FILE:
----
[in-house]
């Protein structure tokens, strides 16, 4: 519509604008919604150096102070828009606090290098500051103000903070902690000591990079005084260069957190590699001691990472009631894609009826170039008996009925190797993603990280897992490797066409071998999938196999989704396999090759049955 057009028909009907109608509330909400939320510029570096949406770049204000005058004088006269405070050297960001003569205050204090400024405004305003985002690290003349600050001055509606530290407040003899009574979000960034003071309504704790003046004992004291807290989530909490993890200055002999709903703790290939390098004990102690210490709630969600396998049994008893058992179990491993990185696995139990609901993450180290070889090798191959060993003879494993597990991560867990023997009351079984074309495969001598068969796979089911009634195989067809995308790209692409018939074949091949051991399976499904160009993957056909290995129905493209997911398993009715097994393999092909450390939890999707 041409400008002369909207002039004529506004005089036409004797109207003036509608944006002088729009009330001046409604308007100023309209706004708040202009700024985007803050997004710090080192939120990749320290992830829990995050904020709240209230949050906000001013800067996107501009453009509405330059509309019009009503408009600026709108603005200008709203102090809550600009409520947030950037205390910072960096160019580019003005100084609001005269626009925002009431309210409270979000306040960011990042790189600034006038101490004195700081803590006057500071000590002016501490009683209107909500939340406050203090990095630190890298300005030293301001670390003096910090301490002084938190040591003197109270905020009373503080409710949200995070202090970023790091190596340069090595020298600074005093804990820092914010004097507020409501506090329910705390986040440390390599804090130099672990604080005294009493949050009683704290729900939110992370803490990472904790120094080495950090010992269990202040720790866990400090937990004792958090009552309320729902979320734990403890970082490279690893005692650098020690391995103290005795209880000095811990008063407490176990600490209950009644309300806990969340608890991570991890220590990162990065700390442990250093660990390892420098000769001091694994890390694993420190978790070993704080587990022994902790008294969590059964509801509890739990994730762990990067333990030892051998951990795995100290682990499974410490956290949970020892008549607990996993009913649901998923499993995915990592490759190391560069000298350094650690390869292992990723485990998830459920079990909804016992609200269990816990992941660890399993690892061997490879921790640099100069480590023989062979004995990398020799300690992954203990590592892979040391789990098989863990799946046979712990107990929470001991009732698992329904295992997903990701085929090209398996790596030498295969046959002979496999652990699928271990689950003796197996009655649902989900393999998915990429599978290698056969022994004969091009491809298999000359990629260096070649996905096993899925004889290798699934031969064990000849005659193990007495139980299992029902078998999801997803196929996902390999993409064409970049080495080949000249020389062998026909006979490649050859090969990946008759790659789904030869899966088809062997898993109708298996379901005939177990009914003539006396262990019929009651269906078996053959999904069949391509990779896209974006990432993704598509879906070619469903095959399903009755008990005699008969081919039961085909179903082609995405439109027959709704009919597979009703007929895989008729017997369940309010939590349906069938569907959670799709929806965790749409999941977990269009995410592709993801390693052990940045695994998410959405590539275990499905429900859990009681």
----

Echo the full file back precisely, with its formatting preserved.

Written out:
[in-house]
């Protein structure tokens, strides 16, 4: 519509604008919604150096102070828009606090290098500051103000903070902690000591990079005084260069957190590699001691990472009631894609009826170039008996009925190797993603990280897992490797066409071998999938196999989704396999090759049955 057009028909009907109608509330909400939320510029570096949406770049204000005058004088006269405070050297960001003569205050204090400024405004305003985002690290003349600050001055509606530290407040003899009574979000960034003071309504704790003046004992004291807290989530909490993890200055002999709903703790290939390098004990102690210490709630969600396998049994008893058992179990491993990185696995139990609901993450180290070889090798191959060993003879494993597990991560867990023997009351079984074309495969001598068969796979089911009634195989067809995308790209692409018939074949091949051991399976499904160009993957056909290995129905493209997911398993009715097994393999092909450390939890999707 041409400008002369909207002039004529506004005089036409004797109207003036509608944006002088729009009330001046409604308007100023309209706004708040202009700024985007803050997004710090080192939120990749320290992830829990995050904020709240209230949050906000001013800067996107501009453009509405330059509309019009009503408009600026709108603005200008709203102090809550600009409520947030950037205390910072960096160019580019003005100084609001005269626009925002009431309210409270979000306040960011990042790189600034006038101490004195700081803590006057500071000590002016501490009683209107909500939340406050203090990095630190890298300005030293301001670390003096910090301490002084938190040591003197109270905020009373503080409710949200995070202090970023790091190596340069090595020298600074005093804990820092914010004097507020409501506090329910705390986040440390390599804090130099672990604080005294009493949050009683704290729900939110992370803490990472904790120094080495950090010992269990202040720790866990400090937990004792958090009552309320729902979320734990403890970082490279690893005692650098020690391995103290005795209880000095811990008063407490176990600490209950009644309300806990969340608890991570991890220590990162990065700390442990250093660990390892420098000769001091694994890390694993420190978790070993704080587990022994902790008294969590059964509801509890739990994730762990990067333990030892051998951990795995100290682990499974410490956290949970020892008549607990996993009913649901998923499993995915990592490759190391560069000298350094650690390869292992990723485990998830459920079990909804016992609200269990816990992941660890399993690892061997490879921790640099100069480590023989062979004995990398020799300690992954203990590592892979040391789990098989863990799946046979712990107990929470001991009732698992329904295992997903990701085929090209398996790596030498295969046959002979496999652990699928271990689950003796197996009655649902989900393999998915990429599978290698056969022994004969091009491809298999000359990629260096070649996905096993899925004889290798699934031969064990000849005659193990007495139980299992029902078998999801997803196929996902390999993409064409970049080495080949000249020389062998026909006979490649050859090969990946008759790659789904030869899966088809062997898993109708298996379901005939177990009914003539006396262990019929009651269906078996053959999904069949391509990779896209974006990432993704598509879906070619469903095959399903009755008990005699008969081919039961085909179903082609995405439109027959709704009919597979009703007929895989008729017997369940309010939590349906069938569907959670799709929806965790749409999941977990269009995410592709993801390693052990940045695994998410959405590539275990499905429900859990009681």